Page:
Wood stoves are a popular way to heat a home. They provide a warm and cozy atmosphere, and they are also a great way to save money on heating costs. But did you know that there is such thing as too many elbows? That’s right!
A wood stove can only have so many elbows before it becomes inefficient and doesn’t work properly. As a general rule of thumb, you should never use more than two 90-degree elbows. Otherwise, your chimney won’t draw well.
In this blog post, we will discuss the ideal number of elbows for a wood stove and provide some tips on installing your wood stove so that it works its best. So, let’s jump right in. Shall we?
Table of Contents
How Many Bends Can You Put in a Stove Pipe?
Wood stoves are the preferred option for heating homes for most people, and it’s not hard to see why. They’re affordable, efficient, and easy to use.
But one thing that people often overlook is the importance of having the right number of elbows on their wood stove. You see, your wood stove needs to have an excellent draft to work properly. And having too many elbows can interfere with that draft.
So, how many elbows can a wood stove have? We need to look at elbows and how they work to answer this question.
Elbows are essentially bends in the stovepipe. And they’re necessary to route the pipe around obstacles in your home. But too many elbows can restrict airflow and cause your wood stove to smoke.
So, how many is too many? It depends on the size of your wood stove and the layout of your home. However, elbows can be pivoted to offset in various directions and come in 15, 30, 45, and 90-degree angles. For this reason, they can fit in various situations.
Nonetheless, while elbows are excellent for horizontal venting installations, it’s not advisable to use vertical installations unless you have to. Due to the solid particles in wood-burning ventilation systems, offsets are limited to a maximum of 30 degrees in the U.S. and 45 degrees in Canada.
Direct vent and B-vent systems can use up to 90-degree offsets since their ventilation systems don’t have solid particulate that may build up within the turn of an elbow.
Also, typical guidelines stipulate that you should have at least 12 inches of vertical piping before installing an elbow. This length is crucial because it gives the stove enough time to establish the required draft before the angle of the elbow restricts airflow.
So, as a general rule of thumb, you should aim for a maximum of two 90-degree elbows on your stove pipe. However, this said, be sure to follow the ventilation guidelines specific to your stove.
Source: The Knowledge Burrow
How Many Bends Can You Have in a Chimney?
Another question you may have is how many bends, or elbows, you can have in a chimney. It’s an important question to ask because the number of elbows in your chimney can affect its performance.
While there isn’t a hard-and-fast rule about the maximum number of bends you can have in a chimney, you should aim to have no more than four bends in the length of the chimney.
The bends should be no more than 45 from the verticle, except that you can treat 90-degree bends as two 45-degree bends.
Having too many bends in your chimney can reduce the draft and make it more difficult for the stove to function correctly.
If you’re not sure how many bends are in your chimney, take a look at it from the outside. Each time the chimney makes a turn, that’s considered one bend.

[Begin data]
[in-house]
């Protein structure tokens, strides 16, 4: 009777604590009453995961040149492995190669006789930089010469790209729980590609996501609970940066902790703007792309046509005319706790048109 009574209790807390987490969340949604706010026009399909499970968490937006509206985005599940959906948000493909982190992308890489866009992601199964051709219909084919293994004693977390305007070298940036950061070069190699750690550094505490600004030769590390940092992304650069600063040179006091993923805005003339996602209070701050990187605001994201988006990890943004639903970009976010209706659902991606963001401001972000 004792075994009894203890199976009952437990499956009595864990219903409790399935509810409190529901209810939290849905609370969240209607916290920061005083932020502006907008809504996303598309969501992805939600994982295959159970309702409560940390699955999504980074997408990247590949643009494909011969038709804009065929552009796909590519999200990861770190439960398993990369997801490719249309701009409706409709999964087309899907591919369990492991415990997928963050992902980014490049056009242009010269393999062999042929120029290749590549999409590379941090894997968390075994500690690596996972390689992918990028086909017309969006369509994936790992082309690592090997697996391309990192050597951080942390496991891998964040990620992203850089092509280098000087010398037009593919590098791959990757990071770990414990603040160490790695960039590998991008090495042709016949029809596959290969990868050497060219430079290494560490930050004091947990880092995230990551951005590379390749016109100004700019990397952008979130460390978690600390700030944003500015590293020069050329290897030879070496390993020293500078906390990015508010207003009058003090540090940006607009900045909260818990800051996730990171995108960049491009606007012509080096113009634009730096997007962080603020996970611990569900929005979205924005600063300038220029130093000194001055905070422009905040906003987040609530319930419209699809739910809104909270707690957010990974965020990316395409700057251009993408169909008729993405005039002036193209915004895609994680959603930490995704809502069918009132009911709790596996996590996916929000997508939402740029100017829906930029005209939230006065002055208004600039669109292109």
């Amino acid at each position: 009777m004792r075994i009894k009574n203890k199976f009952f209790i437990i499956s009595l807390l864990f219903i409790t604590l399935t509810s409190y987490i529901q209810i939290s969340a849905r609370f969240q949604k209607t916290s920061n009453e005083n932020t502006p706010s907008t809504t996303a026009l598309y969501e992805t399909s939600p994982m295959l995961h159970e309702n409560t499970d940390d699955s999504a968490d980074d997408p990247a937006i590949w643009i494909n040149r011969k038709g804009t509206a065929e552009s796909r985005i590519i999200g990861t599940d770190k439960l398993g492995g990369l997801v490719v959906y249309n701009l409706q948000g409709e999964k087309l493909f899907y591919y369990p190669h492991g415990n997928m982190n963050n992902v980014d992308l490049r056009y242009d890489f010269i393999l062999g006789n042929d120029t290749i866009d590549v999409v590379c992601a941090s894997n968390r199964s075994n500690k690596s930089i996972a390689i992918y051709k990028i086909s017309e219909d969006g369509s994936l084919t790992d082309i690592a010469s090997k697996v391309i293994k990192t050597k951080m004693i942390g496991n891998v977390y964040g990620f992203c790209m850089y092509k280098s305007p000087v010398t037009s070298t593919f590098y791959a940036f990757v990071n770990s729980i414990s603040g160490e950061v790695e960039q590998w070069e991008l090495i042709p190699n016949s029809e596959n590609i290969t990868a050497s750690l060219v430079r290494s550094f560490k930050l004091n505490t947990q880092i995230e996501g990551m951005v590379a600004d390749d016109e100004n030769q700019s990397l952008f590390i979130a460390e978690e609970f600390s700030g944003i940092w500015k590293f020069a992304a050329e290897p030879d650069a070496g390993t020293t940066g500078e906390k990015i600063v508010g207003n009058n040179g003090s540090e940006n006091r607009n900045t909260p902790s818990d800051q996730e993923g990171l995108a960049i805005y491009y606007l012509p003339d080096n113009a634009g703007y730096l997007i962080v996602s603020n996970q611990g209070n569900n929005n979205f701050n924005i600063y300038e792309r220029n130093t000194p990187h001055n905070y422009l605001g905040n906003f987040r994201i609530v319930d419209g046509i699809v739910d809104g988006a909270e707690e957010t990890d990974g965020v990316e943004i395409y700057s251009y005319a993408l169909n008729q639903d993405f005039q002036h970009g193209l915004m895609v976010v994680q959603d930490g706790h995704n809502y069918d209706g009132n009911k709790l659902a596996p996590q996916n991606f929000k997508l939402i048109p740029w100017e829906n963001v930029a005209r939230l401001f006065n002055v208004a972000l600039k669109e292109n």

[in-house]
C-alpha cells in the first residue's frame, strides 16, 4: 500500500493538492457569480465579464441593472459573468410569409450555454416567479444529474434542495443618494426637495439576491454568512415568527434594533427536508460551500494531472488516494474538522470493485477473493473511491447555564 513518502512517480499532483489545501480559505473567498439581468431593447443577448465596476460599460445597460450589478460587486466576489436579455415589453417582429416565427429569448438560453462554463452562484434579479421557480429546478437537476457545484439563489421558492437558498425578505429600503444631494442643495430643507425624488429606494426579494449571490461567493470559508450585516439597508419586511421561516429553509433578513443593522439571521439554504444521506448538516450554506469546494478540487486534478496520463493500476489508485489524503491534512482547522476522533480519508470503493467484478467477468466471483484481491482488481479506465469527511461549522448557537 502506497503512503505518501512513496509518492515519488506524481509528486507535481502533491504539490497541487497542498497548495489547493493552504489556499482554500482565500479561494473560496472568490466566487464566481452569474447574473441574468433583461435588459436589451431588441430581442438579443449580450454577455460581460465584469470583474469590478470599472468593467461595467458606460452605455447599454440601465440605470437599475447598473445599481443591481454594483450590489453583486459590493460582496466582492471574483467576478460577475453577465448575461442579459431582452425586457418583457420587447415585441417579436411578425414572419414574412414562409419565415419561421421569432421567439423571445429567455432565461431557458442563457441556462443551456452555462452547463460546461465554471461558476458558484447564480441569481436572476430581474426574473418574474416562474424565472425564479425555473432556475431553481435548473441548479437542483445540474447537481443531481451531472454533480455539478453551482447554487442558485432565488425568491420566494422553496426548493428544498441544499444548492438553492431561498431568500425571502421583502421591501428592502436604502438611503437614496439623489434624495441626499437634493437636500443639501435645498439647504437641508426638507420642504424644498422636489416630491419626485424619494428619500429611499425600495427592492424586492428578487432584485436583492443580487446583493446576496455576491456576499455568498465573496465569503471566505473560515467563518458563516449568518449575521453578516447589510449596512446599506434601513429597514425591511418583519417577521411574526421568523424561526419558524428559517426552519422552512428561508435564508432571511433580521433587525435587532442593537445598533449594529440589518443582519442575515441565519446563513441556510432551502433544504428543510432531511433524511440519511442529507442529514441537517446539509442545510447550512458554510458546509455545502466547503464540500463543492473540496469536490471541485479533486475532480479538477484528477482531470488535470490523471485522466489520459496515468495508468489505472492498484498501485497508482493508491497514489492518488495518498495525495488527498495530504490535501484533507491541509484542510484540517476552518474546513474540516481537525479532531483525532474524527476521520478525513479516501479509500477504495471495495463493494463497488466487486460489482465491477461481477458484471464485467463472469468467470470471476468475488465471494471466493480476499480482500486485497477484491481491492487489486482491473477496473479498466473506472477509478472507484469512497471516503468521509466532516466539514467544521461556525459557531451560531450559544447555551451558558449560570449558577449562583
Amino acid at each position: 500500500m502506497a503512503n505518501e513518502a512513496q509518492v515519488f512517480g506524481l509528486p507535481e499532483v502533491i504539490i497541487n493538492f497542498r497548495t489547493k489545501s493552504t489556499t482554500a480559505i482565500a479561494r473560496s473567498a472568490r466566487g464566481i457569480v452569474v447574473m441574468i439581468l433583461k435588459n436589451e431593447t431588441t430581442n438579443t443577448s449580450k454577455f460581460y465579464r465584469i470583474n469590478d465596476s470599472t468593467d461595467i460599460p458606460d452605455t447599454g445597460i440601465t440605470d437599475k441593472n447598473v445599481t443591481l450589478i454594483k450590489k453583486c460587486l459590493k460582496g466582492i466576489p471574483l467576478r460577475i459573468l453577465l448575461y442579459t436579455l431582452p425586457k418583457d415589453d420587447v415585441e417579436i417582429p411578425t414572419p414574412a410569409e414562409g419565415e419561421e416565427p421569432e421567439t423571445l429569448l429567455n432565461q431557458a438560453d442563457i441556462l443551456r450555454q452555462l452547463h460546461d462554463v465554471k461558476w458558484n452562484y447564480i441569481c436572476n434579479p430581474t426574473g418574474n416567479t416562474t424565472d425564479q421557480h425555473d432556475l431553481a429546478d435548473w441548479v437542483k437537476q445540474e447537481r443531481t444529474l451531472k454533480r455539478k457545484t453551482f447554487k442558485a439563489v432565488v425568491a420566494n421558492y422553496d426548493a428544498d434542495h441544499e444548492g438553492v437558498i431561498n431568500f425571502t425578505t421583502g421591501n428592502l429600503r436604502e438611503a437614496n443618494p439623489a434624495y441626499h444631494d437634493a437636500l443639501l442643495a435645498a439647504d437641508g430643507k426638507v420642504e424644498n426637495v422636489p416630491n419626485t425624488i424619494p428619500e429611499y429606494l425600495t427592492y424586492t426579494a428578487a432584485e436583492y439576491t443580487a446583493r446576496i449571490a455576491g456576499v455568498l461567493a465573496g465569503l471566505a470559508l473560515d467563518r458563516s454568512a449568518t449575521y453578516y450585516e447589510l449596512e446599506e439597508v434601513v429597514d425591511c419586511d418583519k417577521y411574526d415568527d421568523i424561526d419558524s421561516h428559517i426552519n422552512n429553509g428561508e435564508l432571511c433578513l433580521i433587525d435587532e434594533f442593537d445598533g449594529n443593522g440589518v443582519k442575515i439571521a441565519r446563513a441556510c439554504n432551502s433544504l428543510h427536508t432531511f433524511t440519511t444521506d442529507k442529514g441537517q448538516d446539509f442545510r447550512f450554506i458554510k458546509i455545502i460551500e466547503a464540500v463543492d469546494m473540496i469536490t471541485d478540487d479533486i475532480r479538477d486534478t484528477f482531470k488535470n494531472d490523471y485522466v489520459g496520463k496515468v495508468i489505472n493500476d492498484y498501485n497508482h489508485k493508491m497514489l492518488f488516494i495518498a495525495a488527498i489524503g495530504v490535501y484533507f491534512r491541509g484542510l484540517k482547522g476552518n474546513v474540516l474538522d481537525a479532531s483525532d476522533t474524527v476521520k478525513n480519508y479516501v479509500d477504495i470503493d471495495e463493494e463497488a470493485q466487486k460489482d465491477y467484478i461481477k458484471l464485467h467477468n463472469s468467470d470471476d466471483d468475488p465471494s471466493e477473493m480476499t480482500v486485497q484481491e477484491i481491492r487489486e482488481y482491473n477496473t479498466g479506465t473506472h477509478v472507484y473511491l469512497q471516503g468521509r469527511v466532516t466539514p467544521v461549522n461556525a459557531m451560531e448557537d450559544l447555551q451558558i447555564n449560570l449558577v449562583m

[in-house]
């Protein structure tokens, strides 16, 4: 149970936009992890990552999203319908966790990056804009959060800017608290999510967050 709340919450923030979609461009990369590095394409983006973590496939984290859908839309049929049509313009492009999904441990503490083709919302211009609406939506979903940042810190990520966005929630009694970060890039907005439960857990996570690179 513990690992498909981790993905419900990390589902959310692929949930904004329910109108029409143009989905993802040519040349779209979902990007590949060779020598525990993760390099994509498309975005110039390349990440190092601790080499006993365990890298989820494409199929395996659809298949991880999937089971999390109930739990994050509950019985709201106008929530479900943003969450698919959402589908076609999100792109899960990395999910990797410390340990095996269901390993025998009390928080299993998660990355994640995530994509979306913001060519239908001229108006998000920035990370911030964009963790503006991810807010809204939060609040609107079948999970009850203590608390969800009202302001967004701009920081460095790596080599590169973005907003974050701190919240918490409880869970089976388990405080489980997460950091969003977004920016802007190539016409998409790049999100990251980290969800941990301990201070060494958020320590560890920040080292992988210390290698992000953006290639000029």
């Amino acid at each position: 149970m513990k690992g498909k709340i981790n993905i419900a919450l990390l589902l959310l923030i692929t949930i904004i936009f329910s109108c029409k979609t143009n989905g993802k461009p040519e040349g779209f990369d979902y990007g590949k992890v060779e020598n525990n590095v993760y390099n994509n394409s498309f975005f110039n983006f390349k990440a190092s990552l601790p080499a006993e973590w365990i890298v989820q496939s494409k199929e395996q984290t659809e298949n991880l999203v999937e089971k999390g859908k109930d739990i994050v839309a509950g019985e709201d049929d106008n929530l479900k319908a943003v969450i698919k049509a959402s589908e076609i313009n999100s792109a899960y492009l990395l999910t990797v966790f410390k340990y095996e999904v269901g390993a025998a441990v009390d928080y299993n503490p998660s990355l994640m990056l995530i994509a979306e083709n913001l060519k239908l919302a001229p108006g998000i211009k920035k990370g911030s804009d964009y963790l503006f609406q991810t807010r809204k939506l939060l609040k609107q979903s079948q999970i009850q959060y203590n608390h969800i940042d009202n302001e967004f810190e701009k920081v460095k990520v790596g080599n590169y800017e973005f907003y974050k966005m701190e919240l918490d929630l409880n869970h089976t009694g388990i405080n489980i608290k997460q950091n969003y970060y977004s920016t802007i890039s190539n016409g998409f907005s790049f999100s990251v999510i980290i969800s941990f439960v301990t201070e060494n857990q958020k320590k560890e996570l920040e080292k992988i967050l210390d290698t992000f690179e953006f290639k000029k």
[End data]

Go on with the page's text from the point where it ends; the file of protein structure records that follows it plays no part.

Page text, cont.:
Source: Flexi Flue Direct
Can a Wood Stove Have a 90-Degree Angle?
While the general consensus is that you should avoid having a 90-degree angle in your wood stove chimney and stick to 45-degree bends at each point, there are some instances where it may be necessary.
If you have a wood stove close to an exterior wall, you may need to use a 90-degree elbow to route the chimney up and out of the house.
In most cases, you should try to use as few 90-degree elbows as possible in your chimney. Too many sharp turns can make it difficult for the smoke and fumes to escape appropriately, leading to a fire.
Instead, try to stick to the 45-degree rule as much as possible. If you need to use a 90-degree elbow, make sure you don’t exceed two 90-degree elbows.
And never use a completely horizontal stove pipe. Doing so increases the risk of creosote buildup, leading to a dangerous chimney fire.
Source: Home Steady
Does Wood Burning Stove Pipe Have to Go Straight Up?
Yes. It’s crucial to have the stove pipe positioned straight up and near the rood ridge. This way, the hot gases have the shortest and most direct path to the outside.
Any sharp turns in the stove pipe will cause the hot gases to cool down, leading to a creosote buildup. And as we all know, creosote is highly flammable and can easily ignite, causing a dangerous chimney fire.
So, resist the temptation to have the stove pipe make any elbows, no matter how small. It’s just not worth the risk. And if you feel like it’s unavoidable, consult with a professional to find a way around this challenge before positioning the pipe in a manner that’s not recommended.
There you have it; a comprehensive guide to understanding how many elbows your wood stove pipe can (or rather, should) have.
To recap, you should have: A maximum of two 90-degree elbows to connect the stove to the chimney (which counts for four 45-degree bends, zero elbows in the stove pipe itself, and at least 12 inches before your first bend on the chimney to ensure sufficient draft.
By following these simple guidelines, you can help keep your wood stove burning safely and efficiently for many years to come. And as always, if you’re ever in doubt, consult a professional!